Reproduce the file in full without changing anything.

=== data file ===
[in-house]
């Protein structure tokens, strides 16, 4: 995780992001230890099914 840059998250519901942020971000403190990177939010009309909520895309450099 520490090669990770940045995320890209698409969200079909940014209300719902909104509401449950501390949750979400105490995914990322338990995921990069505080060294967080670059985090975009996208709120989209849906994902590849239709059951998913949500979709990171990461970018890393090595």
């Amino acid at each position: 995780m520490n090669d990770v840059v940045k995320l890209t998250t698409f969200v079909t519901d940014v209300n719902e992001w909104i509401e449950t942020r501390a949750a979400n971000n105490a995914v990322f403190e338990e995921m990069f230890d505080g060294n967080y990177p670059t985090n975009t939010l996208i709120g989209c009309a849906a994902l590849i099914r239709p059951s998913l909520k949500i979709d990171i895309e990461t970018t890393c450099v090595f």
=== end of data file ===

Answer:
[in-house]
């Protein structure tokens, strides 16, 4: 995780992001230890099914 840059998250519901942020971000403190990177939010009309909520895309450099 520490090669990770940045995320890209698409969200079909940014209300719902909104509401449950501390949750979400105490995914990322338990995921990069505080060294967080670059985090975009996208709120989209849906994902590849239709059951998913949500979709990171990461970018890393090595």
């Amino acid at each position: 995780m520490n090669d990770v840059v940045k995320l890209t998250t698409f969200v079909t519901d940014v209300n719902e992001w909104i509401e449950t942020r501390a949750a979400n971000n105490a995914v990322f403190e338990e995921m990069f230890d505080g060294n967080y990177p670059t985090n975009t939010l996208i709120g989209c009309a849906a994902l590849i099914r239709p059951s998913l909520k949500i979709d990171i895309e990461t970018t890393c450099v090595f």